Friday, February 3, 2012

On recruiters, bad companies and the importance of company reviews by ex-employers

It is commonplace that companies try to hire the best workers they can, even if they are not good companies to work for, and recruiters only want to maximise their revenues. They usually don't mind if you are overqualified for a job and generally have no consideration at all for your expectations. They think that only salary and perks matter to job seekers, while usually, the opposite is true.

The most important thing is that you have to like your job. As a matter of fact, people don't change job just for a better salary or more benefits. If one decides to leave one's job, there is usually a number of complex reasons behind, because of the many implications such a change has. These include the effort it takes to get a new job, to adapt to the new working environment, to acquire the skills and experience to do well in the new position and sometimes even to relocate to another city.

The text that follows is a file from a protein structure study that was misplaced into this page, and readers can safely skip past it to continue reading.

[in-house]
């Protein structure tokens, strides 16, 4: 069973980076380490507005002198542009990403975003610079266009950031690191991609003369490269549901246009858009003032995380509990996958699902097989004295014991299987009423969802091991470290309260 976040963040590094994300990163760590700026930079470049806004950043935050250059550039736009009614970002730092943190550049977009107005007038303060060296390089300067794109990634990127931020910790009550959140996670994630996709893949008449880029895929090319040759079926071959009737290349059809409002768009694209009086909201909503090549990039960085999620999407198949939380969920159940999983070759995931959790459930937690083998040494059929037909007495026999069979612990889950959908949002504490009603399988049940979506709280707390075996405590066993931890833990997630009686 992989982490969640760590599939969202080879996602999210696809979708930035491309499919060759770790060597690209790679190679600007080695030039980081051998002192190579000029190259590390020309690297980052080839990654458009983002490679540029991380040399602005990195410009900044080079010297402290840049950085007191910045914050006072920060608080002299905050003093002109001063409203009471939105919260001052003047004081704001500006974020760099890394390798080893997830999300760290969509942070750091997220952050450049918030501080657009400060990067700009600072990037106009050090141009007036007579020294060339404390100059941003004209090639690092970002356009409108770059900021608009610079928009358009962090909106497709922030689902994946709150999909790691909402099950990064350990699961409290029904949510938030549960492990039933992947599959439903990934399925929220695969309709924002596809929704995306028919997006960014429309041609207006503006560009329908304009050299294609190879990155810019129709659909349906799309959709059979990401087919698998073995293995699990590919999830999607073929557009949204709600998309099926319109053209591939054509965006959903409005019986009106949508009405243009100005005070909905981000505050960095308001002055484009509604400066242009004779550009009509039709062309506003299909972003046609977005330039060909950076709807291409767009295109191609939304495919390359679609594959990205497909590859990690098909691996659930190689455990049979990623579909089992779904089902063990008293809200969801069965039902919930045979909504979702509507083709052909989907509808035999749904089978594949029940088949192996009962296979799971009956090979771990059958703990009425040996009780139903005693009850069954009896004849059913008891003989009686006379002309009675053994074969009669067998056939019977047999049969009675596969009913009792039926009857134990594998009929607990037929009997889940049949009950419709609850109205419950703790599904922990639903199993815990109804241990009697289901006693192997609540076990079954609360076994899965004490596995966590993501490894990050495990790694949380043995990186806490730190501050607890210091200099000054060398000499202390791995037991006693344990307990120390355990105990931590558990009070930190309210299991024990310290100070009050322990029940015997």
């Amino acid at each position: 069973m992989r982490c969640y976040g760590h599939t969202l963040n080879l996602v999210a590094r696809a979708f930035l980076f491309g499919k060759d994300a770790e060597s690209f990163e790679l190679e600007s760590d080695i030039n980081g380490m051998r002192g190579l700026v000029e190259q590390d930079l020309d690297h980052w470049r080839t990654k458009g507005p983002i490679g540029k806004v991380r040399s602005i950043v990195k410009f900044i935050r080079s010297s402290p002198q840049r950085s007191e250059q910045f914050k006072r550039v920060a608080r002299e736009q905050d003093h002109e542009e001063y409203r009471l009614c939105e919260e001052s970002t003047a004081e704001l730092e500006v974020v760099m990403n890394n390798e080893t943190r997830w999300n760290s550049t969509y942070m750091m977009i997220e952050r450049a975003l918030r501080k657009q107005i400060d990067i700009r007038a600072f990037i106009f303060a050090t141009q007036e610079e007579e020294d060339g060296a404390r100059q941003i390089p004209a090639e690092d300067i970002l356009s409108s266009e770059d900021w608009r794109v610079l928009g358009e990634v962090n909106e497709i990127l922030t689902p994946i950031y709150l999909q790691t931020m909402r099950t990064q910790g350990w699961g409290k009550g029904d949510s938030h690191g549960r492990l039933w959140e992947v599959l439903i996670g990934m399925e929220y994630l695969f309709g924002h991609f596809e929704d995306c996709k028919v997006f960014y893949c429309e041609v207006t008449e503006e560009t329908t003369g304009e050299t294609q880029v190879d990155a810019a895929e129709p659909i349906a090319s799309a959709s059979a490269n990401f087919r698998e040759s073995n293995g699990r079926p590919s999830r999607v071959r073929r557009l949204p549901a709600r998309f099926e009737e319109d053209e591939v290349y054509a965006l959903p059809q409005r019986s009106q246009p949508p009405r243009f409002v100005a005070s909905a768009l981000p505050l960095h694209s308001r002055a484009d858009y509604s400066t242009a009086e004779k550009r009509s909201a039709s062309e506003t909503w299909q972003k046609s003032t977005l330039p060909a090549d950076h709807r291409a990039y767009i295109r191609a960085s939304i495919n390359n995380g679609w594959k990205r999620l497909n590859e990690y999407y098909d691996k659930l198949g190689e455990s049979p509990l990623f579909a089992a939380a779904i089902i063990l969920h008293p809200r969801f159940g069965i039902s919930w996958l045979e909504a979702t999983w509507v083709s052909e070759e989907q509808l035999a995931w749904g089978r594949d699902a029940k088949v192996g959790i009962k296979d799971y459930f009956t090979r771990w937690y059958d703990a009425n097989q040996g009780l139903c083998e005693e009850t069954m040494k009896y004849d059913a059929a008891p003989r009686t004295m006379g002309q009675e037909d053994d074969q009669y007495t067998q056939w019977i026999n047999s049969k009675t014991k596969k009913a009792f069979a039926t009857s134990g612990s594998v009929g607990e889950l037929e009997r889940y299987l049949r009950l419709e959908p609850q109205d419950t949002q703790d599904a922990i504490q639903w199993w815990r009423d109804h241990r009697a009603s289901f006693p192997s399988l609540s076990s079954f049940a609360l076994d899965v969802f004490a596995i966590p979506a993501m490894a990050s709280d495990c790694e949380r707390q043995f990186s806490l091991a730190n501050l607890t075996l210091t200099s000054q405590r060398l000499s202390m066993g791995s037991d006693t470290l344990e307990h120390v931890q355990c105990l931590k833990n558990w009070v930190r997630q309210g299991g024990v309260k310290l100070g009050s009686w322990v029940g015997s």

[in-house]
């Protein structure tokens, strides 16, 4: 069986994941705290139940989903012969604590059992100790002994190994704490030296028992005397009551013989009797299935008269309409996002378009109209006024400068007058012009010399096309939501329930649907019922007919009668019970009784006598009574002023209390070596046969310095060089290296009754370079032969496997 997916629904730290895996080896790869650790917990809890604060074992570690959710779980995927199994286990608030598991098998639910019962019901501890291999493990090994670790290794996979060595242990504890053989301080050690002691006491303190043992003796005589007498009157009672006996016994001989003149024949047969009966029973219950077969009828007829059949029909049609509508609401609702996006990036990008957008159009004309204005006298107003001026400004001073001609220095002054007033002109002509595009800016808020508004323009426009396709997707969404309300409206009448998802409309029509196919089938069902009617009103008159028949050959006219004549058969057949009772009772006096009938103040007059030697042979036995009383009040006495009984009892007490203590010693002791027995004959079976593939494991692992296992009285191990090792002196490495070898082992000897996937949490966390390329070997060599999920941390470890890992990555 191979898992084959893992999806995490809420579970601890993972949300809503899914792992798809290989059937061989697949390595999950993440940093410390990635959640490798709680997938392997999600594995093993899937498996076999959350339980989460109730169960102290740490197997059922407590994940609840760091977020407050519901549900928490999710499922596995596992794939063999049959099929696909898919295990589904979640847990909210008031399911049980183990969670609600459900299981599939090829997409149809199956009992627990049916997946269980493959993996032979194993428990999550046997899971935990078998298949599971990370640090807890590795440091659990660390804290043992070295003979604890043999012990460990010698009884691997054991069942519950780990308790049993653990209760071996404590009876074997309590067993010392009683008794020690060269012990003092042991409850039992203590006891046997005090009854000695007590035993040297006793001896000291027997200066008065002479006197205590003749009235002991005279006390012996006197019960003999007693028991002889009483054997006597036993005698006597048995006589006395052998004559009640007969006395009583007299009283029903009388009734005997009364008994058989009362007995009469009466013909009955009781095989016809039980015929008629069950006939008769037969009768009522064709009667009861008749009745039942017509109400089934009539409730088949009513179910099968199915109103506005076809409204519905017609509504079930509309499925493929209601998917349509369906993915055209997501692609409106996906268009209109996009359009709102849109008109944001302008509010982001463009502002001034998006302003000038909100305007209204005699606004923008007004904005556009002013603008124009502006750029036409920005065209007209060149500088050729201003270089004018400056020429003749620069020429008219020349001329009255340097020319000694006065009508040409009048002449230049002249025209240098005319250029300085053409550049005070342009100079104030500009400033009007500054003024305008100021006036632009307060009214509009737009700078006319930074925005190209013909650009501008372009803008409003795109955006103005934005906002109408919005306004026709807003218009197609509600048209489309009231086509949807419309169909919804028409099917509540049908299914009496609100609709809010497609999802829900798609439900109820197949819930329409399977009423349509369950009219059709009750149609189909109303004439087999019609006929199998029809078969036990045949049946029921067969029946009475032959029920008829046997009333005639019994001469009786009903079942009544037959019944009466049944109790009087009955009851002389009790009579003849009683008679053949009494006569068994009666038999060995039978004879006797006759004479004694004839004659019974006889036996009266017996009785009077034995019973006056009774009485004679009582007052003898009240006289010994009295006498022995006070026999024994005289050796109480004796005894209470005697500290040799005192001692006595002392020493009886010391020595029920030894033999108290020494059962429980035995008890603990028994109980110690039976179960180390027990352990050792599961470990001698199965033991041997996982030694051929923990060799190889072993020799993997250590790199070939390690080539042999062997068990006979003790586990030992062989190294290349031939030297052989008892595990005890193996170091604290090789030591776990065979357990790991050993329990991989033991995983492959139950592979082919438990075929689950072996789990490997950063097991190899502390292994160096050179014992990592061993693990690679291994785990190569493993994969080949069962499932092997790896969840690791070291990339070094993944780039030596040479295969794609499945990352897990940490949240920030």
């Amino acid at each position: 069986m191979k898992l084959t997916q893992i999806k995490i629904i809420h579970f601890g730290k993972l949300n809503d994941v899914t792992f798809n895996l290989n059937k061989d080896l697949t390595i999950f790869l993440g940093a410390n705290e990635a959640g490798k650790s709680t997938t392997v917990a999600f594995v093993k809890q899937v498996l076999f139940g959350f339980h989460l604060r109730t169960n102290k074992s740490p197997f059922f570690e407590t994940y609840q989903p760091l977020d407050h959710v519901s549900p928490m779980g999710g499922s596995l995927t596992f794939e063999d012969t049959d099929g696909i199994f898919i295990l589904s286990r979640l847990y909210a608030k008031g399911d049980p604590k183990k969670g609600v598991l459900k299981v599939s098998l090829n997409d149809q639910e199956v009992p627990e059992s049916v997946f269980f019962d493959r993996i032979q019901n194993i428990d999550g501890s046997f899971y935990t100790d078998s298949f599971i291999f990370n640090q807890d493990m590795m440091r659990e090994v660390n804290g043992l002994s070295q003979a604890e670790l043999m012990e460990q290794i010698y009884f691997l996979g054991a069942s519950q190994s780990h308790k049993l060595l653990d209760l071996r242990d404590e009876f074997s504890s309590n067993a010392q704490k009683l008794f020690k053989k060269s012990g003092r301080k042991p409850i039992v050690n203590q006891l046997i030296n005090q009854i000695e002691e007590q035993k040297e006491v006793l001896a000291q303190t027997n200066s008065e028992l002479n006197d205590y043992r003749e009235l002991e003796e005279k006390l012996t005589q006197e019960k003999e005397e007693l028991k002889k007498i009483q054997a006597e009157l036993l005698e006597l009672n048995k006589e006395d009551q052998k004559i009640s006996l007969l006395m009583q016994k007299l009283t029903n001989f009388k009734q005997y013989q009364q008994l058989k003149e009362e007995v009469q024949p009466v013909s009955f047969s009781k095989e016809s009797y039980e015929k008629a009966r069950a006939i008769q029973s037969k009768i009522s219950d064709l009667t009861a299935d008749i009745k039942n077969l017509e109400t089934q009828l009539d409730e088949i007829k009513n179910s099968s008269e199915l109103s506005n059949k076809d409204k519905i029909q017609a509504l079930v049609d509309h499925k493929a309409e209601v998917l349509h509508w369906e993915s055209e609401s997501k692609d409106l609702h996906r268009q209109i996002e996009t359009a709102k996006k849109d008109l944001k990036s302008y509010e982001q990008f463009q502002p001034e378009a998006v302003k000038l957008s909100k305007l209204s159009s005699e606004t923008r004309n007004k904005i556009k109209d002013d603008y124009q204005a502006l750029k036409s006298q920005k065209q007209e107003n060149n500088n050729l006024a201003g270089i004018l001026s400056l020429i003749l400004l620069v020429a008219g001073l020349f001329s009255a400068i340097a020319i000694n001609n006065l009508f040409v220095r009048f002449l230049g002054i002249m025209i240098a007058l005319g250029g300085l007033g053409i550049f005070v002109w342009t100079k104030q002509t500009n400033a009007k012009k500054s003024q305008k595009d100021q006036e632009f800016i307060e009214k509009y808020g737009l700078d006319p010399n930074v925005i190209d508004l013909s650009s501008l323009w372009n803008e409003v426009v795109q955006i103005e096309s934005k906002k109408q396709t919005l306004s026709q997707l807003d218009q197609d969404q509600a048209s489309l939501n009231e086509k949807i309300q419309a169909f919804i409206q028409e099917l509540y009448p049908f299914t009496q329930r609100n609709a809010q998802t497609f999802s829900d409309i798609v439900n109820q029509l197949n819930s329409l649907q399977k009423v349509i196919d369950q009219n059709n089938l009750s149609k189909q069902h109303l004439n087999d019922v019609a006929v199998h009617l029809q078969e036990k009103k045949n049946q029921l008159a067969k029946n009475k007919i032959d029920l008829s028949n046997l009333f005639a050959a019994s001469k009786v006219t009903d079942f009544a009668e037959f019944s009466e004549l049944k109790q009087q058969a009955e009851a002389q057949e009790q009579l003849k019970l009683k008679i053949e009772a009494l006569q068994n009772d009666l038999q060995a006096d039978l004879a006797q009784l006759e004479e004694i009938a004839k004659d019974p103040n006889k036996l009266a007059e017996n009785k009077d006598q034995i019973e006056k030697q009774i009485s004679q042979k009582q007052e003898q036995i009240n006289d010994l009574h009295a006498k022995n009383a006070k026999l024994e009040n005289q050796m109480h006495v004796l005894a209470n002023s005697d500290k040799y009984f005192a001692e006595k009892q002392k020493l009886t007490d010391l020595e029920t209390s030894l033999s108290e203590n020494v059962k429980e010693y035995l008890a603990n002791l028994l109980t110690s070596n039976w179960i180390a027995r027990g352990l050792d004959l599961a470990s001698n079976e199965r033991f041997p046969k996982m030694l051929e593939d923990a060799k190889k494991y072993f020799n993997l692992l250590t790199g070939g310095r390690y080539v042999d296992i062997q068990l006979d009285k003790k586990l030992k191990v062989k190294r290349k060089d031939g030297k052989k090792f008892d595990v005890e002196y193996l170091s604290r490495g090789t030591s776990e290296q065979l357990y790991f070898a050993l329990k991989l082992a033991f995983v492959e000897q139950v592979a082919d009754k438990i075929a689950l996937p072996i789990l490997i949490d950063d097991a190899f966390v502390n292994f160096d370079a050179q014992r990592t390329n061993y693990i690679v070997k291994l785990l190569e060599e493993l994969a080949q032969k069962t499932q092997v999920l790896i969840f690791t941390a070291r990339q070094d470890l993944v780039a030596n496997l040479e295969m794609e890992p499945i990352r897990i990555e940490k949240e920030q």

You obviously preferred to avoid all the troubles involved in changing job often. This is why it is better, before accepting any job offer, to make sure that it is really the right job for you. Even if you are on the dole or very poor, by no means accept the first permanent job offer that comes your way. They may not deserve you and you would soon realize that. You better temp and drudge to make ends meet until the right steady jobs comes. Remember that stable jobs are not easy to get rid of, because of the required notice period, which may increase in time. A job that you don't like and can't dismiss right away can easily become a torture and affect negatively other aspects of your life.

Because of this some people prefer not to look into permanent jobs but only contract and temporary ones, even though this means giving up both benefits and work stability. It is true that most stable jobs are subjected to a probationary period, but even for getting out during this time there is a notice period to observe, which is usually shorter than the one that applies when you are confirmed (tenured), but still amounts to a significant fraction of the overall trial period duration. For instance, 15 days of notice over a probationary period of 3 months! When you resign, some companies may decide to lay you off earlier, but this is entirely "at the discretion of the company" itself, as most job contracts say.